"There wasn't any closure," Sudie Young said. "Now we know what it is and how it feels. We're happy we're still alive to put him in the family plot."

'Tall, skinny and good looking'

Holding a pair of pants her brother wore while in the Navy, Young says it's easy to see one thing -- he was tall, maybe 6-2 and skinny as a rail. The pants, small around the waist, rumple into piles when they reach the floor.

"He was tall, skinny and good looking," she said. "All the girls ooh-ed and awed at him in his Navy suit."

A photo of pre-Navy Payton shows him wearing a fedora, gray flannel suit and grinning a crooked smile.

Young, entrusted by her family to look after her brother's memorabilia, has a treasure trove of pictures, newspaper clippings, books, telegrams and medals relating to her brother and Pearl Harbor.

She clings to them today as she does the memories of her lost brother.

"He was a good brother," she said. "He always had a smile on his face.

"Once you read about what happened, you don't want to stop," she added. "I just want to know more and more."

'A day that will live in infamy'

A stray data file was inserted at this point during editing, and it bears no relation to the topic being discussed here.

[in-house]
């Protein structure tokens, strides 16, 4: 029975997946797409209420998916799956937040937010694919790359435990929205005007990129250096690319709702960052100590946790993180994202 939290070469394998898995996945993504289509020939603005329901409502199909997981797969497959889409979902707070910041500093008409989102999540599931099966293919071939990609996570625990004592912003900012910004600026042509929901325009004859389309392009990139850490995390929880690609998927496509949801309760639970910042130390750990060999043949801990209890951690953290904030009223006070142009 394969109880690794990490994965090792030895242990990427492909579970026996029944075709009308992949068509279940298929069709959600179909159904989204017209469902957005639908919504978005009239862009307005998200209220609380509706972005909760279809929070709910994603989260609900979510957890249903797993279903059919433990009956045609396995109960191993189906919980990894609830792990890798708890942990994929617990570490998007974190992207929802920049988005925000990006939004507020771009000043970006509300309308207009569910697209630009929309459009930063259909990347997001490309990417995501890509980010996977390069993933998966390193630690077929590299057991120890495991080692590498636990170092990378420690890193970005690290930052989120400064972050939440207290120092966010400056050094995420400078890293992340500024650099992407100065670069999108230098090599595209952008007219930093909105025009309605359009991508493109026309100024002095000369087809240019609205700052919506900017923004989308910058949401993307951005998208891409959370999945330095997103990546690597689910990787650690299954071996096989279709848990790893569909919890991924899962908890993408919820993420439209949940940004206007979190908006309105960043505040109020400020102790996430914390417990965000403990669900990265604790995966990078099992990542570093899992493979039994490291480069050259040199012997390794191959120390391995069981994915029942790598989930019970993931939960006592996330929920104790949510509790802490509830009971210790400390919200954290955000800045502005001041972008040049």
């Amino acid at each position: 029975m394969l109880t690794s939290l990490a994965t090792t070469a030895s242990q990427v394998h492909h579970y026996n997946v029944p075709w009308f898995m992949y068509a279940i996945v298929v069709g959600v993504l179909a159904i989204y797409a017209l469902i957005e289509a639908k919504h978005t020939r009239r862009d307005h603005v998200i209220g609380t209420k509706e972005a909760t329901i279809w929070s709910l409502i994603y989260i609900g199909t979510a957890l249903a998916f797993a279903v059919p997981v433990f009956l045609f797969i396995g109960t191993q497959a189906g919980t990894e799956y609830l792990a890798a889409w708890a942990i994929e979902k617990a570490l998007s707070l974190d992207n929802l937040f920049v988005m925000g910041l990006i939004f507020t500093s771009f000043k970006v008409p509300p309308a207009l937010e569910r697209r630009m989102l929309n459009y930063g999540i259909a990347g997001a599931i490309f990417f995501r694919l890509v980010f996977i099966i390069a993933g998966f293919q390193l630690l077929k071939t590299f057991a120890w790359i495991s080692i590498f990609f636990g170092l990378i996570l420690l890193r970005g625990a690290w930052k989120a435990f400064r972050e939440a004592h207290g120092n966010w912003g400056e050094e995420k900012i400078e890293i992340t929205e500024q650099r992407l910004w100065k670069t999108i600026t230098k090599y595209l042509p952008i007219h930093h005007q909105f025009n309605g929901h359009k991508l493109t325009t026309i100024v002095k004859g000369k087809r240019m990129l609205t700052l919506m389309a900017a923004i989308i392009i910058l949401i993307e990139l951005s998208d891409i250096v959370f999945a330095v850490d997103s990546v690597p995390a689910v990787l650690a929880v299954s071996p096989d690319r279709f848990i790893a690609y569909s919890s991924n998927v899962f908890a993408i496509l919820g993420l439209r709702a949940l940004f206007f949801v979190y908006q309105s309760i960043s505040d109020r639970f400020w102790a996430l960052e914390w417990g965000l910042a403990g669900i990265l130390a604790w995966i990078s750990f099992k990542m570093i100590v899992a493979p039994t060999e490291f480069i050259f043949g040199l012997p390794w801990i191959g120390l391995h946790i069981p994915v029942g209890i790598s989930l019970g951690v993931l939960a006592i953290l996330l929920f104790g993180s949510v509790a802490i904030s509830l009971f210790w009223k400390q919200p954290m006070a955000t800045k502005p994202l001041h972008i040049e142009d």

On the day of the attack at Pearl Harbor, Sudie Young was baby-sitting her cousins in Lathrop, Mo.

Nearly a continent away, her brother, Payton, was finishing his shift aboard the USS Pennsylvania, which was in dry dock. The fuel, oil and explosives from the Pennsylvania were being stored on the USS Arizona. To this day, the Arizona rests at the bottom of the harbor.

"They say that's why it sunk so fast," Sudie said.

Vanderpool's shift on the Pennsylvania was scheduled to end at 8 a.m. when another sailor would relieve him. It was a break that neither he nor any other sailor at Pearl Harbor would ever enjoy.

At five minutes to the hour on Dec. 7, waves of Japanese fighter and bomber aircraft descended from the morning skies and began spraying the base with bullets, bombs and torpedoes.

A wounded Payton was placed aboard an ambulance heading for the hospital. The exact nature and extent of his injuries were never determined.

No one would see him alive again.

Vanderpool was among 24 men killed aboard the Pennsylvania that day.

"They didn't have to wear dog tags," Young said, "so no one could identify him."

In the weeks and months after the attack, the family received erratic telegrams from the Navy updating them on Payton's status. These reports varied from stating the sailor had been wounded, was missing, had survived and finally, that he had been killed.

Charles Cook, captain of the Pennsylvania, wrote to the family a year later, offering condolences and praising the young sailor.